With Paul Ryan leaving, shadow campaigns for next speaker appear to emerge

NEWYou can now listen to Fox News articles!

House Speaker Paul Ryan’s announced retirement on Wednesday exposes what appears to be an already-behind-the-scenes match between his top lieutenants to replace the chamber leader.

Ryan and his staff had for weeks denied rumors that the Wisconsin Republican planned to leave office, as House Majority Leader Kevin McCarthy and Majority Whip Steve Scalise appeared to be increasing their respective national profiles and positioning for the job.

But as signs of the shadow campaigns emerge, the Democratic party could play spoiler. If the Democrats retake the House in November, current Minority Leader Nancy Pelosi could be in an ideal position to retake power. The California congresswoman served as House Speaker from 2007-2011.

House Majority Leader Kevin McCarthy is increasing his national profile and is positioning himself for the job.

House Majority Leader Kevin McCarthy is increasing his national profile and is positioning himself for the job. (AP)

McCarthy, a California Republican, dined privately with President Donald Trump over Congress’ spring break and worked with the White House economic team on cutting some spending in the recently enacted $1.3 trillion budget bill -- as fiscal conservatives pummeled Washington Republicans over the deficit-busting bill and Ryan was overseas on official business and with family.

Scalise also has moved increasingly into the spotlight, particularly in the aftermath of the mass shooting in February at the Parkland, Fla., high school in which 17 people were killed.

The 52-year-old Louisiana Republican, himself a mass-shooting survivor, participated in Trump’s subsequent, televised White House roundtable on gun violence and met privately on Capitol Hill with some Parkland students.

Majority Whip Steve Scalise has also moved increasingly into the spotlight.

Majority Whip Steve Scalise has also moved increasingly into the spotlight. (AP)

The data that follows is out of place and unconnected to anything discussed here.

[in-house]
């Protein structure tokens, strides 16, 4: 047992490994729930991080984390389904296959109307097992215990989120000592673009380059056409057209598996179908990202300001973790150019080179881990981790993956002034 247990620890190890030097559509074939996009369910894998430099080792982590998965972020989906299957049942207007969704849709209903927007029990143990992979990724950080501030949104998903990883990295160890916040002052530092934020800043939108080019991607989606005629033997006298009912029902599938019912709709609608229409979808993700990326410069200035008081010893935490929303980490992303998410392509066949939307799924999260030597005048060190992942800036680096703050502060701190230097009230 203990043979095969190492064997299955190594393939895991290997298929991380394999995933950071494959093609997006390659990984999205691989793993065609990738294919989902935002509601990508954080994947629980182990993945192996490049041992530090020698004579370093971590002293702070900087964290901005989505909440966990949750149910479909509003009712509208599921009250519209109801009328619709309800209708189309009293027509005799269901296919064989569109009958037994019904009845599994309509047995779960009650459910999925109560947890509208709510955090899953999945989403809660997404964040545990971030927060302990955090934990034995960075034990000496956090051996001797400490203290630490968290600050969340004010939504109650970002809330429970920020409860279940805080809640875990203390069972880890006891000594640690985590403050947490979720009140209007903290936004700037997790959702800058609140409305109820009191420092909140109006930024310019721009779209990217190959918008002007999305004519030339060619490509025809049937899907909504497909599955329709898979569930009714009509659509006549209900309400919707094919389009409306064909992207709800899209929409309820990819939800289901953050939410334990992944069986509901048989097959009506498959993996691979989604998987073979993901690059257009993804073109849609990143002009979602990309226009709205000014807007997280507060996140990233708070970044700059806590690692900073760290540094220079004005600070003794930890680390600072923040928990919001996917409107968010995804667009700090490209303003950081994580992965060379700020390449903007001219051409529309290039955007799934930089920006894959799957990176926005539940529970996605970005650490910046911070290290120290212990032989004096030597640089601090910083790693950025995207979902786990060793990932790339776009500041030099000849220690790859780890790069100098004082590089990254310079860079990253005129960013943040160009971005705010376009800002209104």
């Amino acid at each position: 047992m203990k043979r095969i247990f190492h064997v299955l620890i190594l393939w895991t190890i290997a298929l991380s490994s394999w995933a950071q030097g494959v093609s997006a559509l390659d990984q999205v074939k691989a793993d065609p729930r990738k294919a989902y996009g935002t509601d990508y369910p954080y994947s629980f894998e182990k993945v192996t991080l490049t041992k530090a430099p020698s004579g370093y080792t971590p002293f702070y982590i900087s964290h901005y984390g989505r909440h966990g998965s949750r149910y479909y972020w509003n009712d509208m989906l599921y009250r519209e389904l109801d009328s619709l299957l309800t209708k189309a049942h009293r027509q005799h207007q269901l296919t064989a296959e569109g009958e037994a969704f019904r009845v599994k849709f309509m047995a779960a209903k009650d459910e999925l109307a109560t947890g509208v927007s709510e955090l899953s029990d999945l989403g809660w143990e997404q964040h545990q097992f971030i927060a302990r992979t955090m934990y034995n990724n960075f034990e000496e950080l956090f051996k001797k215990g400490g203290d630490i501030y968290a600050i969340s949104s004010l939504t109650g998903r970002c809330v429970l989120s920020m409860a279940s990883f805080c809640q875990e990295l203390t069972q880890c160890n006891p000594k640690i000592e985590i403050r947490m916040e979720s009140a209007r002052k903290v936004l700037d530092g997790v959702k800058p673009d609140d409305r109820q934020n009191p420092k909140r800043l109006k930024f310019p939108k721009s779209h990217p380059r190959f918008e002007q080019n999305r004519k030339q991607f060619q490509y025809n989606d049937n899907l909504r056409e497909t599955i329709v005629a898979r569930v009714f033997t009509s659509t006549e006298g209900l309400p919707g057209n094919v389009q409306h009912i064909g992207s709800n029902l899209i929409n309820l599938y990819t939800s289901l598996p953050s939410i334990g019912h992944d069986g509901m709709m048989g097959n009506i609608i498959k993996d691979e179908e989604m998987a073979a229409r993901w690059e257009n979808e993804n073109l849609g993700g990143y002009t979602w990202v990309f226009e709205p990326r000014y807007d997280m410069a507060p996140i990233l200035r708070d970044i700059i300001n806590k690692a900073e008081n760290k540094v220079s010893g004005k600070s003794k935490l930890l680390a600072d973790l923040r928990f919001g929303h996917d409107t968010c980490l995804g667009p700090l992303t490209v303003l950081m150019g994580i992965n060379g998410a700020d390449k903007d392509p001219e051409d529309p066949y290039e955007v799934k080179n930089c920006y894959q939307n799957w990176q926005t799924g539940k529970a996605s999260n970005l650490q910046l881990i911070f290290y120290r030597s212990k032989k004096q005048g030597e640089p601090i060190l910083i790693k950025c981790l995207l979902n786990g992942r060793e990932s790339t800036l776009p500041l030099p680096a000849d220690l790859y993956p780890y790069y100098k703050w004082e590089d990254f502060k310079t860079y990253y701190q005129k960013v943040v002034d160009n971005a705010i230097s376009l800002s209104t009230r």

“We talked about our shared experience,” said Scalise, who is still recovering from the gunshot wounds he suffered in the June 2017 mass shooting while practicing with colleagues for a charity softball game.

While Trump appears partial to McCarthy, he has also praised Scalise for his courage and example.

“With us tonight is one of the toughest people ever to serve in this House,” the president said at his State of the Union address in February, “a guy who took a bullet, almost died and was back to work three and a half months later: the legend from Louisiana, Congressman Steve Scalise.”

Still, while Trump seems more closely aligned with McCarthy, 53, he will not be the only deciding factor in who will next lead the House Republican Caucus -- regardless of whether Democrats become the chamber’s majority party after the 2018 midterms.

Pelosi would face hurdles as well. Democrat Conor Lamb, who won Pennsylvania’s 18th District special election in March, said repeatedly during his campaign that he would not support Pelosi retaking the speaker's gavel. Others in the party have suggested it's time for a new leader.

However, no other Democrats have built serious momentum to take on Pelosi as of yet.

While McCarthy and Scalise appear to be frontrunners in the GOP, each has made political missteps that have set back their respective careers.

In 2015, McCarthy suggested on cable TV that Republican leaders of the GOP-controlled House established the Benghazi, Libya, special committee to effectively damage Democrat Hillary Clinton’s 2016 presidential campaign, then promptly ended his bid to replace House Speaker John Boehner, despite what appeared to be the support of the majority of his caucus.

“Everybody thought Hillary Clinton was unbeatable, right?,” he told Fox News’ Sean Hannity in Fall 2015. "What are her numbers today?”

Scalise was elected to Congress in 2008 and won a close internal race in June 2014 to become the majority whip, the caucus’ No. 3 post.

However, six months later, Scalise, pressed by Washington Democrats and other critics, acknowledged that roughly 12 years earlier he might have spoken at a white supremacist conference led by former Ku Klux Klan leader David Duke.

“I didn’t know who all of these groups were and I detest any kind of hate group,” he said at the time.

Scalise and McCarthy, the No. 2 House Republican, denied interest in the speakership as speculation mounted in recent weeks about Ryan leaving Congress after roughly two decades.

But on Wednesday, within hours of Ryan saying he won’t seek re-election in November and will retire in January, each faced renewed questions.

“I’ve been interested in moving up,” Scalise told Fox News. However, he was mum on whether he’s being encouraged to compete for the speakership, saying, “People are still processing what happened” with Ryan.

Said McCarthy, “The only focus I have is on the work I have to get done.”

Other names mentioned in recent weeks regarding who would replace Ryan include North Carolina GOP Reps. Mark Meadows and Patrick McHenry.

Meadows is the leader of the House Freedom Caucus, the chamber’s most influential conservative wing with roughly 35 members, and McHenry, Scalise’s deputy whip.

A leader of the Tea Party movement last week played down notions that somebody from the chamber’s conservative wing, which didn’t support McCarthy’s earlier bid, could lead, after working under the more establishment Boehner, then Ryan, saying the outcome of this year’s elections will be a major, deciding factor.

Fox News’ Mike Arroyo, Anne Ball and Chad Pergram contributed to this report.